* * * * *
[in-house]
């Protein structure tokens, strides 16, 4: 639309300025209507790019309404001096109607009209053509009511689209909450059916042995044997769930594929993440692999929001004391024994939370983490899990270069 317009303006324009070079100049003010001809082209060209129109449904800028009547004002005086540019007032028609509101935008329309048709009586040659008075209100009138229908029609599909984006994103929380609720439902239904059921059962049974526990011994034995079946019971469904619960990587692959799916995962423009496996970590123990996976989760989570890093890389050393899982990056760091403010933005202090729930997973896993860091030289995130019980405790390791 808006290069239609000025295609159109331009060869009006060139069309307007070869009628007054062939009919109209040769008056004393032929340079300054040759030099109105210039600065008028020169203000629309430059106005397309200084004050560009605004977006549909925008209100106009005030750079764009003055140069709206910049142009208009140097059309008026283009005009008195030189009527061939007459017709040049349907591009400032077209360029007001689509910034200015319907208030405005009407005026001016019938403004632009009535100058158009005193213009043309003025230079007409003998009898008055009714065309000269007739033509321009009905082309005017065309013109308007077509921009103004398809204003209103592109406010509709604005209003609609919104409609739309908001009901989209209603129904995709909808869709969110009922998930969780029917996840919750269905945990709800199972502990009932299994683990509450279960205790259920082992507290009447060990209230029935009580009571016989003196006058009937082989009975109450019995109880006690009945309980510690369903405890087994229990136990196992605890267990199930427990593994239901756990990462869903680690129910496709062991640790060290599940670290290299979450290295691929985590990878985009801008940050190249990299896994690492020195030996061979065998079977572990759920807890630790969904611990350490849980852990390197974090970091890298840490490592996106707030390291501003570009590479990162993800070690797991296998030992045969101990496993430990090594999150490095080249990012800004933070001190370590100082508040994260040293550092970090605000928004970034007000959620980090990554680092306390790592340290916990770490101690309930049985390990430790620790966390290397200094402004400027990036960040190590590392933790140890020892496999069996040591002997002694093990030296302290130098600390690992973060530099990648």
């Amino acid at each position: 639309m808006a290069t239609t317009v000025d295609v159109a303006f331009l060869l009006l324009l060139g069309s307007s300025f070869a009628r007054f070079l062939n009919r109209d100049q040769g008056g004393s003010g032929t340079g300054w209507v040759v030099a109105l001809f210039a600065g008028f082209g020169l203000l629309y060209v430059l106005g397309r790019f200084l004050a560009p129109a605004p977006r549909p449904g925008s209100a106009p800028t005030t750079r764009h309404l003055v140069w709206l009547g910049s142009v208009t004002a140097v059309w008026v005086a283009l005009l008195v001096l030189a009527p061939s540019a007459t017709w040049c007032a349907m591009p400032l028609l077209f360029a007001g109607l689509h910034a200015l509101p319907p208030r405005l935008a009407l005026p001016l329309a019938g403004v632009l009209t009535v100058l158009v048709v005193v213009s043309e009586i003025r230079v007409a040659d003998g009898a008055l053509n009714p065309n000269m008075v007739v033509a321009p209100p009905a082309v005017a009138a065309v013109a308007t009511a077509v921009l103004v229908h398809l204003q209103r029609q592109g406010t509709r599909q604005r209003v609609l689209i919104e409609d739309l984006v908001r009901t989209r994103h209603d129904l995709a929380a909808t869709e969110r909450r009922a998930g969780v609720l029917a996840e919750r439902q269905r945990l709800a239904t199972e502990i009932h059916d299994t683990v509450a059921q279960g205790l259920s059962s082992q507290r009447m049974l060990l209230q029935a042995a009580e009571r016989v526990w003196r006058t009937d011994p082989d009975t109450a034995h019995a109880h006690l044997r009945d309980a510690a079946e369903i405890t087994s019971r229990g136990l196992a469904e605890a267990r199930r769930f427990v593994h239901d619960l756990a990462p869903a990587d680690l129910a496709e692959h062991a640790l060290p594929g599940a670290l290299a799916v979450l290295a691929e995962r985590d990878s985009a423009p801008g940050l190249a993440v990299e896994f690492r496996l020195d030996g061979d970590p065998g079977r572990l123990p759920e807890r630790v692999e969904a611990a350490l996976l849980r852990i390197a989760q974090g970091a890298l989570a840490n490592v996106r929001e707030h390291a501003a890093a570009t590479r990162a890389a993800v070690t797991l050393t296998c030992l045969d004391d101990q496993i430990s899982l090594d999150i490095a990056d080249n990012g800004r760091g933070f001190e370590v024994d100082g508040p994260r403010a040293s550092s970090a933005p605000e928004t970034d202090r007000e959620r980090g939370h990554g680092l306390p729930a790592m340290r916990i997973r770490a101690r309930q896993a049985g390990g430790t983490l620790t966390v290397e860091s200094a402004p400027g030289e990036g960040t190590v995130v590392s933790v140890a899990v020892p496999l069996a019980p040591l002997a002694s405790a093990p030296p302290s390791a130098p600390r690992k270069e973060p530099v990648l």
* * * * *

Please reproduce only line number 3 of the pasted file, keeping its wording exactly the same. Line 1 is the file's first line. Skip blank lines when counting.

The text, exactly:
């Amino acid at each position: 639309m808006a290069t239609t317009v000025d295609v159109a303006f331009l060869l009006l324009l060139g069309s307007s300025f070869a009628r007054f070079l062939n009919r109209d100049q040769g008056g004393s003010g032929t340079g300054w209507v040759v030099a109105l001809f210039a600065g008028f082209g020169l203000l629309y060209v430059l106005g397309r790019f200084l004050a560009p129109a605004p977006r549909p449904g925008s209100a106009p800028t005030t750079r764009h309404l003055v140069w709206l009547g910049s142009v208009t004002a140097v059309w008026v005086a283009l005009l008195v001096l030189a009527p061939s540019a007459t017709w040049c007032a349907m591009p400032l028609l077209f360029a007001g109607l689509h910034a200015l509101p319907p208030r405005l935008a009407l005026p001016l329309a019938g403004v632009l009209t009535v100058l158009v048709v005193v213009s043309e009586i003025r230079v007409a040659d003998g009898a008055l053509n009714p065309n000269m008075v007739v033509a321009p209100p009905a082309v005017a009138a065309v013109a308007t009511a077509v921009l103004v229908h398809l204003q209103r029609q592109g406010t509709r599909q604005r209003v609609l689209i919104e409609d739309l984006v908001r009901t989209r994103h209603d129904l995709a929380a909808t869709e969110r909450r009922a998930g969780v609720l029917a996840e919750r439902q269905r945990l709800a239904t199972e502990i009932h059916d299994t683990v509450a059921q279960g205790l259920s059962s082992q507290r009447m049974l060990l209230q029935a042995a009580e009571r016989v526990w003196r006058t009937d011994p082989d009975t109450a034995h019995a109880h006690l044997r009945d309980a510690a079946e369903i405890t087994s019971r229990g136990l196992a469904e605890a267990r199930r769930f427990v593994h239901d619960l756990a990462p869903a990587d680690l129910a496709e692959h062991a640790l060290p594929g599940a670290l290299a799916v979450l290295a691929e995962r985590d990878s985009a423009p801008g940050l190249a993440v990299e896994f690492r496996l020195d030996g061979d970590p065998g079977r572990l123990p759920e807890r630790v692999e969904a611990a350490l996976l849980r852990i390197a989760q974090g970091a890298l989570a840490n490592v996106r929001e707030h390291a501003a890093a570009t590479r990162a890389a993800v070690t797991l050393t296998c030992l045969d004391d101990q496993i430990s899982l090594d999150i490095a990056d080249n990012g800004r760091g933070f001190e370590v024994d100082g508040p994260r403010a040293s550092s970090a933005p605000e928004t970034d202090r007000e959620r980090g939370h990554g680092l306390p729930a790592m340290r916990i997973r770490a101690r309930q896993a049985g390990g430790t983490l620790t966390v290397e860091s200094a402004p400027g030289e990036g960040t190590v995130v590392s933790v140890a899990v020892p496999l069996a019980p040591l002997a002694s405790a093990p030296p302290s390791a130098p600390r690992k270069e973060p530099v990648l």